Two men sentenced for illegal gun possession

This photo of Christopher Davison was released by the Juneau Police Department when the department issued a BOLO (be on the lookout) advisory April 21, 2017. (Photo courtesy of Juneau Police Department)

This photo of Christopher Davison was released by the Juneau Police Department when the department issued a BOLO (be on the lookout) advisory April 21, 2017. (Photo courtesy of Juneau Police Department)

Two Juneau men were sentenced this past Friday for separate federal firearms offenses.

Christopher W. Davison, 34, was sentenced to seven and a half years in prison followed by three years of supervised release for possession of firearms as a convicted felon, according to the release. Davison pleaded guilty to the charges in February, according to electronic court records.

According to the sentencing memorandum in the case, the Juneau Police Department got a report in April 2017 that a man was “tweaking hard” and threatening to “kill everybody.” The man told people at the scene to remember his name “Chris Davison,” according to the memorandum. A witness saw the man pull a sawed-off shotgun from under his arm or shirt.

The next day, according to the memo, officers spoke with a different witness who said he was awoken in the morning by Davison, who pointed a gun at his head. That day, officers saw Davison at a woman’s home, but Davison ran away from them. He was eventually tracked down and taken into custody that day, according to a report from the Empire at the time.

At the home, according to the memo, police found a 10/22 Ruger, which is classified as a pistol but can easily be confused for a larger gun.

“It is a menacing firearm on its own and much more so, when handled by some(one) under the influence of drugs,” Assistant U.S. Attorney Jack Schmidt wrote in the sentencing memorandum.

Davison was previously convicted for third-degree criminal mischief in 2010 and first-degree vehicle theft in 2012. Davison was also convicted this May on a riot charge that stemmed from a riot at Lemon Creek Correctional Center on Oct. 5, 2015. Schmidt had requested eight years in his sentencing memorandum.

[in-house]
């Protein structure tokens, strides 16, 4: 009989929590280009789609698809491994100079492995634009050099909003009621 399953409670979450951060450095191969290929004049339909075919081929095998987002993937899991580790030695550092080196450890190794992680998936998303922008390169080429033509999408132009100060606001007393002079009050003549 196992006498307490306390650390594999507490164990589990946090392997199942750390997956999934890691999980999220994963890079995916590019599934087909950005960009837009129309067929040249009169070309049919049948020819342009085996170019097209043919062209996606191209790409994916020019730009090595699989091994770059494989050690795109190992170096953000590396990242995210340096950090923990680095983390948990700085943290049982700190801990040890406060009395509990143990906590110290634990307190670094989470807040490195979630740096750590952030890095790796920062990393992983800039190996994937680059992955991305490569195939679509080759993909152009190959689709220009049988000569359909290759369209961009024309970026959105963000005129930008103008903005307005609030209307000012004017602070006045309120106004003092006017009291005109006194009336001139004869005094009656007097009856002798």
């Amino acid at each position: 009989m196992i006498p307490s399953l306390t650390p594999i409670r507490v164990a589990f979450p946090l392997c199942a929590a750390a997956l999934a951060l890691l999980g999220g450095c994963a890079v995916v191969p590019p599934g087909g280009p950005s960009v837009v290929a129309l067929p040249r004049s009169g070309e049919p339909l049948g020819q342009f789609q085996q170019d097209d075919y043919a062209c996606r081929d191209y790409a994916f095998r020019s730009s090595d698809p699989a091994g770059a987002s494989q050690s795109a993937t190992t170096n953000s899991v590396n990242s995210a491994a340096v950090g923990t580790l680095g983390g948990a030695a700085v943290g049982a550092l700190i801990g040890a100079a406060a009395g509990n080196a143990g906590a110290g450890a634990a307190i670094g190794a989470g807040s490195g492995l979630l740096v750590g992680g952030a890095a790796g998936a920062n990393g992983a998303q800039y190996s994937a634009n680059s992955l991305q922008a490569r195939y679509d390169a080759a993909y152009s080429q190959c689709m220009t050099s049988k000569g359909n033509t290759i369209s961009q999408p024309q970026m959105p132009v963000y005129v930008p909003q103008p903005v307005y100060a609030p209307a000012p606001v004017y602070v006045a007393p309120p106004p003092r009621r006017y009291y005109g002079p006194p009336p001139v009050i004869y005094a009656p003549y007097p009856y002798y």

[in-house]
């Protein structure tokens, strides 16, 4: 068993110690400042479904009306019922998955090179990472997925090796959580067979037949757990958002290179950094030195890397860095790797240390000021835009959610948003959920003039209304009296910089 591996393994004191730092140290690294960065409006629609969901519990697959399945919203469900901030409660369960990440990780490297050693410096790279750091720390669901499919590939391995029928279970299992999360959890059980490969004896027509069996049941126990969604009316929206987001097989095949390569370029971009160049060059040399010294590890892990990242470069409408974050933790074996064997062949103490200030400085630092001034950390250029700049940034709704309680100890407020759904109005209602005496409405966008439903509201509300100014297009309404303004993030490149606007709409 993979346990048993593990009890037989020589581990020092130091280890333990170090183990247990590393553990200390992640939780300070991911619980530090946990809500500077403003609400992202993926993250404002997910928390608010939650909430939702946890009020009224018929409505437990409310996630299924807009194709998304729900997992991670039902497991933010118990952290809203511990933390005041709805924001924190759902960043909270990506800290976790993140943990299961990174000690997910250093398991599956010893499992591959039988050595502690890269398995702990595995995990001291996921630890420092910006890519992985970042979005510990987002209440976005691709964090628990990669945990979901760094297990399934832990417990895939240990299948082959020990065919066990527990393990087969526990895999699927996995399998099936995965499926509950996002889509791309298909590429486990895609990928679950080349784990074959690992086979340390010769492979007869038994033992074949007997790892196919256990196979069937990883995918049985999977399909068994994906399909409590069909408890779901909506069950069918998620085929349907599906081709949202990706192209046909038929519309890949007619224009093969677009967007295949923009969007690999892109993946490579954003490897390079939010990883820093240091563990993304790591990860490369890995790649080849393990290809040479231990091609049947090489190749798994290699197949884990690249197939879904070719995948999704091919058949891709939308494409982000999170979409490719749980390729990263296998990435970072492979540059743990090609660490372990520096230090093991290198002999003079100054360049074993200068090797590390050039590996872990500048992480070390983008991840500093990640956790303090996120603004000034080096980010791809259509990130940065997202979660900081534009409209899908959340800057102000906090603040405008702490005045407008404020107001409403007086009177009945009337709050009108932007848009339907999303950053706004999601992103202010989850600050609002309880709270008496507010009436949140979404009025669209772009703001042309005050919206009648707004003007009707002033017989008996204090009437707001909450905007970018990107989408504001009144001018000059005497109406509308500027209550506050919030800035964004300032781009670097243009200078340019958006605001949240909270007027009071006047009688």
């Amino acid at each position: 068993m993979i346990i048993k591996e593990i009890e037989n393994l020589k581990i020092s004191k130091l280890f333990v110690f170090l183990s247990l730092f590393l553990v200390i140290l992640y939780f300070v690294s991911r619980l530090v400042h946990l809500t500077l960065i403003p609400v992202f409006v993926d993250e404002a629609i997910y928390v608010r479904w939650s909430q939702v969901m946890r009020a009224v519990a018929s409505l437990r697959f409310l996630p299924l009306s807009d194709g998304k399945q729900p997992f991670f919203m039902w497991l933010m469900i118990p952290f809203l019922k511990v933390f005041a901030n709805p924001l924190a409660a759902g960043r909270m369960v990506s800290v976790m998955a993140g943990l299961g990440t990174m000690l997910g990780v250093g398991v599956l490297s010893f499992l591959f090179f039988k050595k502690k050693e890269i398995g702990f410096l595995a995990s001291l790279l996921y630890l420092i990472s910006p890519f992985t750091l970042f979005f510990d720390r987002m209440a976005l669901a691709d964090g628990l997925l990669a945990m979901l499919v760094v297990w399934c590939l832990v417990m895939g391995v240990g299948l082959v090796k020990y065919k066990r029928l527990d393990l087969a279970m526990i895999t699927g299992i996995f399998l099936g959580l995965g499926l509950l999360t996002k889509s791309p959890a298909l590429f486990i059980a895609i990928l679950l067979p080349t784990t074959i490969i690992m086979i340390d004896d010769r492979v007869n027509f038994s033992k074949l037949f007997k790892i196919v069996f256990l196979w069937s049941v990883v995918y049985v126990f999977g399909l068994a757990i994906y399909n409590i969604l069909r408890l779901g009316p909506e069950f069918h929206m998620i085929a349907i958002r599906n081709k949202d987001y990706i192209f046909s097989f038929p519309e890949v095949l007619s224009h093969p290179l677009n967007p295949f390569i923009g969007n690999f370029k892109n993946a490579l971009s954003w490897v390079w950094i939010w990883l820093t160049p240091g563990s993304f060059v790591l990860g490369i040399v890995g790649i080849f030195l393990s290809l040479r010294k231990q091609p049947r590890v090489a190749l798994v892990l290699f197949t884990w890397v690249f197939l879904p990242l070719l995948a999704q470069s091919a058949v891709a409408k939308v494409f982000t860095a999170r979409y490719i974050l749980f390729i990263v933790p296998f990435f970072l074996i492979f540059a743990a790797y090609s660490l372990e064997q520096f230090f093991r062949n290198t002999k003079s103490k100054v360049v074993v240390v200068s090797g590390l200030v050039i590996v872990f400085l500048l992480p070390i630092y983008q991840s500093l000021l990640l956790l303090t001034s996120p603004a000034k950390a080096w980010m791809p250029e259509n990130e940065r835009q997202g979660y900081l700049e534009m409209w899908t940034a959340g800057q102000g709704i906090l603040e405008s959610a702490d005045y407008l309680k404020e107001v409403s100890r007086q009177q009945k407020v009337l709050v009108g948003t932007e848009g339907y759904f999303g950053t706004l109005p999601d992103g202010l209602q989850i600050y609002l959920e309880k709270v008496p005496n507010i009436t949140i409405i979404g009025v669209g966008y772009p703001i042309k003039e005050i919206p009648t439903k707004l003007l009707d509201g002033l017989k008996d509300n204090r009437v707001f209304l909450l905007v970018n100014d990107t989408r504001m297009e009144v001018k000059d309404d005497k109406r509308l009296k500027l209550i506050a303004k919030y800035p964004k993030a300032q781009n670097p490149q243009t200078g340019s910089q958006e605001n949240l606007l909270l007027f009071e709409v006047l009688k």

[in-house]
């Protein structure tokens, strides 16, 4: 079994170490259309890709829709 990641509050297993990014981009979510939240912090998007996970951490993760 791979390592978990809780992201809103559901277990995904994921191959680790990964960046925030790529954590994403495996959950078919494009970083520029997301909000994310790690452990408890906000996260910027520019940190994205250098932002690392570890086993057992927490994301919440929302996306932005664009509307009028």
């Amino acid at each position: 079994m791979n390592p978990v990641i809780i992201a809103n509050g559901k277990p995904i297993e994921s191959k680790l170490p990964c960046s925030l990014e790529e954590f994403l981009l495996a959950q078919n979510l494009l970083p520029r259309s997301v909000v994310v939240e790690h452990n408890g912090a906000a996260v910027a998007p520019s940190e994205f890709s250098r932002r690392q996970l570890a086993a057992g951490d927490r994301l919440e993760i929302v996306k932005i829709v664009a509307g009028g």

In a separate hearing, 30-year-old James V. Drury was sentenced to six years in prison with three years of supervised release, according to a news release from the Alaska Department of Justice. Drury pleaded guilty this past September to firearm theft and possessing a firearm as a convicted felon.

According to the prosecution’s sentencing memorandum, Drury burglarized a Ketchikan home in May 2016 and stole two rifles. When the homeowner entered the room, according to the report, Drury pointed one of the guns at the homeowner and told him to freeze.

Drury fled from the scene, according to the report, and tried to hide the guns behind another home. According to the report, Drury had been convicted for first-degree attempted burglary in 2006 and first-degree burglary in 2009. Schmidt, who prosecuted the case, wrote the sentencing memorandum and requested a sentence of 10 years.

Schmidt prosecuted both cases, according to the release, and JPD, Alaska State Troopers and the Bureau of Alcohol, Tobacco, Firearms and Explosives (ATF) conducted the investigations in the cases.

• Contact reporter Alex McCarthy at 523-2271 or Follow him on Twitter at @akmccarthy.

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